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Bake sale, no conventional oven, help..

I need to take something to a bake sale, and have recently moved into a home with only a GE Advantium Oven. I really don't know how to use this oven that well, yet. I'll save that for another thread.
I was thinking of taking Rice Krispie Treats, drizzled with chocolate, and decorated for St.Patrick's Day, and wrapped in individual packages. I've done this before, but forgot what chocolate I used to drizzle them with so the chocolate didn't smear when wrapped? Any suggestions for that? Or any other suggestions for a bake sale item I do not need to actually bake? Thank you in advance. (I need to make this on the 13th., Wed.)

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  1. Read the owners manual...You've got 5 days to learn/practice!

    Have Fun!

    2 Replies
    1. re: Uncle Bob

      You sound just like MY Uncle Bob! Yes, that is what I should do, but this week is kind of full. But you are right, I've got to learn how to work with this!

      1. re: marycarol

        Ha! Ha! Ha! But I am your Favor-rite Uncle Bob!!

        You're a sweetheart! Love your name. Gotta be a Southern Lady with two names..... Miss Mary Carol

        Get Cookin...er Microwaving!

    2. How about some version on 'no-bake cookies'. We used to call them Raggedy Robins. Quick cooking oats, cocoa, sugar, butter.....peanut butter if desired. These can be made in a saucepan on the stovetop.

      1. Lest we not forget the Haystacks, remember them? Made with chow mein noodles...here's an example of a recipe, there are variations out there:


        Maybe you could also do popcorn balls?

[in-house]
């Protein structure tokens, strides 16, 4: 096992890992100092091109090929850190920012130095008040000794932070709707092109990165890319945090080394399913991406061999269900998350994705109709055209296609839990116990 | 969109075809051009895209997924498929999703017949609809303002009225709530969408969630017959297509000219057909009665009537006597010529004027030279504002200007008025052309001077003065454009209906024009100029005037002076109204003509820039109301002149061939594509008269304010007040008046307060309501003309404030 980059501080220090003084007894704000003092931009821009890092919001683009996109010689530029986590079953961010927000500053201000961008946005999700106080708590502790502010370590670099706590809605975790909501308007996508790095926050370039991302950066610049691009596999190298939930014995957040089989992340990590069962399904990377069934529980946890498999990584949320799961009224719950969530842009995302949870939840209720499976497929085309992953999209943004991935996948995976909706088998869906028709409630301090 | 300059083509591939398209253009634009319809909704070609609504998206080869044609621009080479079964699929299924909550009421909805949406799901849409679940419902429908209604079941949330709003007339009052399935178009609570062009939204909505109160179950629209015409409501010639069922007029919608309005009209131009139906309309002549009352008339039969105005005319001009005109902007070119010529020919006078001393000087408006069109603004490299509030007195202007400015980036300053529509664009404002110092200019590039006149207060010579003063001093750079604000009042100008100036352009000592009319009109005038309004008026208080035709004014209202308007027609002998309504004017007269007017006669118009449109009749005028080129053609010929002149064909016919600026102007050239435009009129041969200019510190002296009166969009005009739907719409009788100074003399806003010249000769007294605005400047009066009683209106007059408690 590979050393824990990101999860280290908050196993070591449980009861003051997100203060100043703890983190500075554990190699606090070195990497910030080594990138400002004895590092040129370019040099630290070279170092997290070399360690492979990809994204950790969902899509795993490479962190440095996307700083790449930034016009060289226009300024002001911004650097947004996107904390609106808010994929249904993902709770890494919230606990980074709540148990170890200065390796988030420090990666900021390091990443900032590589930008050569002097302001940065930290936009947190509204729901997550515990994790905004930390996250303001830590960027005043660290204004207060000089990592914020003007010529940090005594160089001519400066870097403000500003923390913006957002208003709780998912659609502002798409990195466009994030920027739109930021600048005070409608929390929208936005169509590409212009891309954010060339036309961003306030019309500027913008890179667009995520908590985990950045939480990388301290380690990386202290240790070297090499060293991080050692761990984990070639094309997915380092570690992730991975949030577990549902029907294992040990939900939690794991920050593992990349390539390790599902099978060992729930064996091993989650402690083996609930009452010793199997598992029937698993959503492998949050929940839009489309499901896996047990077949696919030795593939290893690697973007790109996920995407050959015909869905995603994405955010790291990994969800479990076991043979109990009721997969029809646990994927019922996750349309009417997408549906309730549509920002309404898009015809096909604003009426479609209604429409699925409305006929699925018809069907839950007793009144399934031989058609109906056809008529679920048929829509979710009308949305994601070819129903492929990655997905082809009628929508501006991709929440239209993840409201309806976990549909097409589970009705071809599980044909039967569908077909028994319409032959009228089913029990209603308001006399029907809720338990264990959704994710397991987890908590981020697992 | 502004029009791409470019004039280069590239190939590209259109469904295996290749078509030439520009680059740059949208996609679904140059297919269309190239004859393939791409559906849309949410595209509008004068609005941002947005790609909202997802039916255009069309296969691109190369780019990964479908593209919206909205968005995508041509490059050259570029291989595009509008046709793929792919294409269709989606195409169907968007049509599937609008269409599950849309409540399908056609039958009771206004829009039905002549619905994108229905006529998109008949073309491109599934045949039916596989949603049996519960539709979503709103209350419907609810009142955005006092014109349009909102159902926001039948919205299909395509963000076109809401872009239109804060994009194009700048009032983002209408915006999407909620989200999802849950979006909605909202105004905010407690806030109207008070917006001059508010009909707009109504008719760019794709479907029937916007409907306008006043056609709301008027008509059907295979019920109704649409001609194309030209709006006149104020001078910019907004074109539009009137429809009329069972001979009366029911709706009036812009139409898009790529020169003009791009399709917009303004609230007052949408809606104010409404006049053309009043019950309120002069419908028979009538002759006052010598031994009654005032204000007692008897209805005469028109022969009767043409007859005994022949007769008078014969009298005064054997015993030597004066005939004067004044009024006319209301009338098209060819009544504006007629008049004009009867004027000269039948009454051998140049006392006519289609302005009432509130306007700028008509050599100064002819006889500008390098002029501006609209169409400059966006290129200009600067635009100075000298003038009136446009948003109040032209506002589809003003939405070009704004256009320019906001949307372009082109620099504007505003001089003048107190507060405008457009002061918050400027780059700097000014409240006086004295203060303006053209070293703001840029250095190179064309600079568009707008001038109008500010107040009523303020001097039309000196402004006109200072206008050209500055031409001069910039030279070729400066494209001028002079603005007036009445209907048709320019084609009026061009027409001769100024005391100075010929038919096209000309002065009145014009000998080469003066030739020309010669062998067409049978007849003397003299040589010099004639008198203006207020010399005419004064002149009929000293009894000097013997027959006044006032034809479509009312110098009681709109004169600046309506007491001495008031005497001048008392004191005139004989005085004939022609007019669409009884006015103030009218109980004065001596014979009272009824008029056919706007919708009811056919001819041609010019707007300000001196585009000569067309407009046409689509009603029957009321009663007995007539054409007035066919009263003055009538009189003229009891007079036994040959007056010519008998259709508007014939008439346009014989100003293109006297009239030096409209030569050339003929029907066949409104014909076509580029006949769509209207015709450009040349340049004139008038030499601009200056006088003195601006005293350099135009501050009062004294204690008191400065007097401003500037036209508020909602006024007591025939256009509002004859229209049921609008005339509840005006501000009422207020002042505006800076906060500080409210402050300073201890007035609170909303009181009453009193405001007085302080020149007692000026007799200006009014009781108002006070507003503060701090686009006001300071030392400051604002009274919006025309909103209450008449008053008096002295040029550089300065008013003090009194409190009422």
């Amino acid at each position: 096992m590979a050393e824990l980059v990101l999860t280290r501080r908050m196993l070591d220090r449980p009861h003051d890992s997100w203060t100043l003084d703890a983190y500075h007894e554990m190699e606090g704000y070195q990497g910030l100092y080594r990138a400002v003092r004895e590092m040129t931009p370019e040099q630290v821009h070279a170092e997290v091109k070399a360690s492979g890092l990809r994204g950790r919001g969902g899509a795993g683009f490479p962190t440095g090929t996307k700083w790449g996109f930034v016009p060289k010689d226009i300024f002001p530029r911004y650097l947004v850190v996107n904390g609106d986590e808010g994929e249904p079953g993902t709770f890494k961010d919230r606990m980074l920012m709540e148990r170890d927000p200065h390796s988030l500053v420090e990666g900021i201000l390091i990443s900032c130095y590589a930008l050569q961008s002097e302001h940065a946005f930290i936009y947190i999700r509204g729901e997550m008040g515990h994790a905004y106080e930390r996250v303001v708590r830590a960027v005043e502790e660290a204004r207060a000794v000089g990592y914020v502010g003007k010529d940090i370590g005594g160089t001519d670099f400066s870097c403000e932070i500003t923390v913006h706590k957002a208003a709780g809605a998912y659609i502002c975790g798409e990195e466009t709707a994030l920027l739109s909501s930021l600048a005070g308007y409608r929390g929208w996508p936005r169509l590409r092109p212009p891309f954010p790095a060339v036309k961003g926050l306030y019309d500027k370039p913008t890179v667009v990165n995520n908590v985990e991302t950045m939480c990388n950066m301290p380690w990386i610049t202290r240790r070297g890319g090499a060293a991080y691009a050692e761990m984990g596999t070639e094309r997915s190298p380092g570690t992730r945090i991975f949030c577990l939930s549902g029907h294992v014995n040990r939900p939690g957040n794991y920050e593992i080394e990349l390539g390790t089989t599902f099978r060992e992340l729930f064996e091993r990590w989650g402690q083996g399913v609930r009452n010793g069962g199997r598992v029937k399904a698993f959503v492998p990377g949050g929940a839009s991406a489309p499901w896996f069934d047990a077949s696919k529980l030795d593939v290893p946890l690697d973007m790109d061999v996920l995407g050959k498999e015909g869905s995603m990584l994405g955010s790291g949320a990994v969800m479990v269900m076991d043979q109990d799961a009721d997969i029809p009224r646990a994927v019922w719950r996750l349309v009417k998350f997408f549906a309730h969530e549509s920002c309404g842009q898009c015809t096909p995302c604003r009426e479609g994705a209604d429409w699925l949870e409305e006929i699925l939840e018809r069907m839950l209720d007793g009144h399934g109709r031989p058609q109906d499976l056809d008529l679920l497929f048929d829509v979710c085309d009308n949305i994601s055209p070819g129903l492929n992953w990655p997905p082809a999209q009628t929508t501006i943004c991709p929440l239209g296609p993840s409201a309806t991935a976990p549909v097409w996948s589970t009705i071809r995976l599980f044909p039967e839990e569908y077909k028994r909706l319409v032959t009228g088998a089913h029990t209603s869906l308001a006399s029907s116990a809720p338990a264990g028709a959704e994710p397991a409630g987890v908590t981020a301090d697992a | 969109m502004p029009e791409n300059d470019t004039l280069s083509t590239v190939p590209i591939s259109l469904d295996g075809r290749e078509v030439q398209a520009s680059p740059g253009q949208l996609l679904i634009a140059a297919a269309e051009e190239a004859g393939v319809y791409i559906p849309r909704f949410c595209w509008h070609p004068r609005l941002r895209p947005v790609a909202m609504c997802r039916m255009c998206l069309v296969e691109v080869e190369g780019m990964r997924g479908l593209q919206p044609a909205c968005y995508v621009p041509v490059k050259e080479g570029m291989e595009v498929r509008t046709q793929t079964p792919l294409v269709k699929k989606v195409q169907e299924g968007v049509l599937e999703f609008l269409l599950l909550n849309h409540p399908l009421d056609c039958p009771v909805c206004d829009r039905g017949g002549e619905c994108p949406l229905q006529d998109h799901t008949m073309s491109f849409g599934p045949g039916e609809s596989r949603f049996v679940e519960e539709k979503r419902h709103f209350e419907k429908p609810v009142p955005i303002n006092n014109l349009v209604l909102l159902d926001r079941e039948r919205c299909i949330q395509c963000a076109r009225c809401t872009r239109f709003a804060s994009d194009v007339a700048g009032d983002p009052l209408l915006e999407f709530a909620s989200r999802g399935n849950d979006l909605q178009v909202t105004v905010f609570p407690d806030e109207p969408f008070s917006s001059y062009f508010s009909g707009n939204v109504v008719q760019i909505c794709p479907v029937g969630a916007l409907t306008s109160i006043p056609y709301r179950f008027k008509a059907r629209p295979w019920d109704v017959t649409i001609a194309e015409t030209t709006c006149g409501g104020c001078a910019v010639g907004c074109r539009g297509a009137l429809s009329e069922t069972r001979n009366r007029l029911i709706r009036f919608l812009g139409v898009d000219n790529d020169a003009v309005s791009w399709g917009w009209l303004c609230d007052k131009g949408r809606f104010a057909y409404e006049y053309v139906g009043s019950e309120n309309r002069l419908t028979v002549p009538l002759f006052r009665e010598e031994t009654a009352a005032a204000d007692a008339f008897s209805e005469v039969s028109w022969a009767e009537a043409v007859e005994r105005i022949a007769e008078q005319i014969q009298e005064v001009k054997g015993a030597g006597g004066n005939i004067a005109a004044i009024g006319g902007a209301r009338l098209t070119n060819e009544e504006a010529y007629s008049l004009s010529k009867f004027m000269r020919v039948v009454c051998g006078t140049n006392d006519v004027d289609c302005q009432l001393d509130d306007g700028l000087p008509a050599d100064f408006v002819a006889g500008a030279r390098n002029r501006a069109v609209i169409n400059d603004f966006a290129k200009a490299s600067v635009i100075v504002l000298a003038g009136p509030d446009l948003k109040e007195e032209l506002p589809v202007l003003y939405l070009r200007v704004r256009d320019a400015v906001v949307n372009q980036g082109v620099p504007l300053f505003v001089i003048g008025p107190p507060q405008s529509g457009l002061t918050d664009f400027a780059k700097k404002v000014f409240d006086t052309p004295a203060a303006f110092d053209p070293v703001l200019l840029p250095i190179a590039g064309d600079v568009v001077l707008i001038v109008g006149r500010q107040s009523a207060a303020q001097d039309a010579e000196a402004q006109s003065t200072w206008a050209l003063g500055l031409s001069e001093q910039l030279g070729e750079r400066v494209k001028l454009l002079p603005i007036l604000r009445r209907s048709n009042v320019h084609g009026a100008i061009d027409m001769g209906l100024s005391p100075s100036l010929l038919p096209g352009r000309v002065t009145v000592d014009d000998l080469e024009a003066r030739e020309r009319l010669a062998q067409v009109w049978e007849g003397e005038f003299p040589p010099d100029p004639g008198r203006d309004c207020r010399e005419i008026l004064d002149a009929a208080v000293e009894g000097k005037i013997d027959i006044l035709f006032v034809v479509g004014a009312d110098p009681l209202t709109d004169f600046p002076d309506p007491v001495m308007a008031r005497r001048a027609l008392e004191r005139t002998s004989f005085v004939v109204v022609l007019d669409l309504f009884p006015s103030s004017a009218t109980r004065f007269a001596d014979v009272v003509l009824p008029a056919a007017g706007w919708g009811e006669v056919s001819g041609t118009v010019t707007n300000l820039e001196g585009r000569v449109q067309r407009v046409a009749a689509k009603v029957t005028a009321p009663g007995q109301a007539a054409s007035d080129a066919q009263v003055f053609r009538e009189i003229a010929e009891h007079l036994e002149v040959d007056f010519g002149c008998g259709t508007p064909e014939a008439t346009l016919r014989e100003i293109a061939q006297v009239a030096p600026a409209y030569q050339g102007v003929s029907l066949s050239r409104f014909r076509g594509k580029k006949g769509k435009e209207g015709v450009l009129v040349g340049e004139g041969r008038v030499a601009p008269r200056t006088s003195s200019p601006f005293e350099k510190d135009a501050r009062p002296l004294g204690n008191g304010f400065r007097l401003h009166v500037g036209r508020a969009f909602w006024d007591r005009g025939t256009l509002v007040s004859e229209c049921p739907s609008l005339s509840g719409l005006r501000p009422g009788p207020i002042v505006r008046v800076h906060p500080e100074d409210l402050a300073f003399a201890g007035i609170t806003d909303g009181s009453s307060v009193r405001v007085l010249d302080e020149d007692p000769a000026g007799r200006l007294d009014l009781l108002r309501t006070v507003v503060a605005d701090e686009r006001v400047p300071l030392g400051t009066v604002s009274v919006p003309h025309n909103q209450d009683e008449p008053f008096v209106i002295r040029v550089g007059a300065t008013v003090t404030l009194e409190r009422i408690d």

1. In "Great Cookies," Carole Walter has a recipe for Peanut Butter Balls that don't require and oven, just a stovetop. They're a bit fussy to make, but well worth it.

          I found a recipe online:


          You'll have to scroll about halfway down to find it.

          I made these a couple of months ago and posted about them here:


          1. In response to the first paragraph--is your Advantium 110 or 220 volt? If it's 110, it will have a button on the front that says "BAKE/BROIL." Punch that button, select "convection bake," et voila--you have a regular convection oven. It's my understanding that the 220 models lack this feature.

            1 Reply
            1. re: alanbarnes

              It is a 220, and I don't have that feature, but thank you!

            2. You can bake scones on a griddle (see the scone thread that is current), In fact many flat breads were traditionally baked on griddles or hot flat stones over a fire. And Navajo fry bread is cooked in oil in a skillet. And if you "bake" something in a hot skillet with a lid on it, you create an oven-lie effect. But scones would by my choice. Navajo fry bread or donuts my second choice.

              1. If you want to go with your idea of making rice krispie treats, you can drizzle them with melted chocolate chips. Let them cool/harden before cutting & wrapping. I love to bake "fancy stuff", but when I ran our church's bake sale last year rice krispie treats were the first to sell!
                Also, do you have a microwave? I've got a recipe for delicious-but-stupid-easy peanut brittle that is made in the microwave. I'll post it if you're interested.

                2 Replies
                1. re: Anne

                  Anne--Yes, Could you please post your recipe for the easy microwave peanut brittle. My father-in-law loves peanut brittle, but I have never tackled it before, and this oven is a microwave also. TIA---mary

                  1. re: marycarol

                    Here's the link to the recipe for microwave nut brittle:
                    Remember to use a 2 QUART (8 cup) container. For easiest clean-up (the most time-consuming part of this recipe!), fill the container with water and microwave about 10 minutes to soften the remainders of the sugar mixture, pour out, then wash in warm, soapy water.

                2. Thank you ALL for your suggestions and links! I will try some of these, and I appreciate your time and help. mary

                  1. How about chocolate covered pretzel rods? You could use milk or semisweet chocolate and then drizzle them with white chocolate, or dress them up with sprinkles, nuts, finely chopped cookies, etc.

                    1. Or you could mix some choco chips into the Rice Krispies mixture, rather than melting and drizzling on top. A big spoonful of peanut butter mixed into the marshmallow mixture is also good, but be sure to label the squares, for the sake of folks with allergies.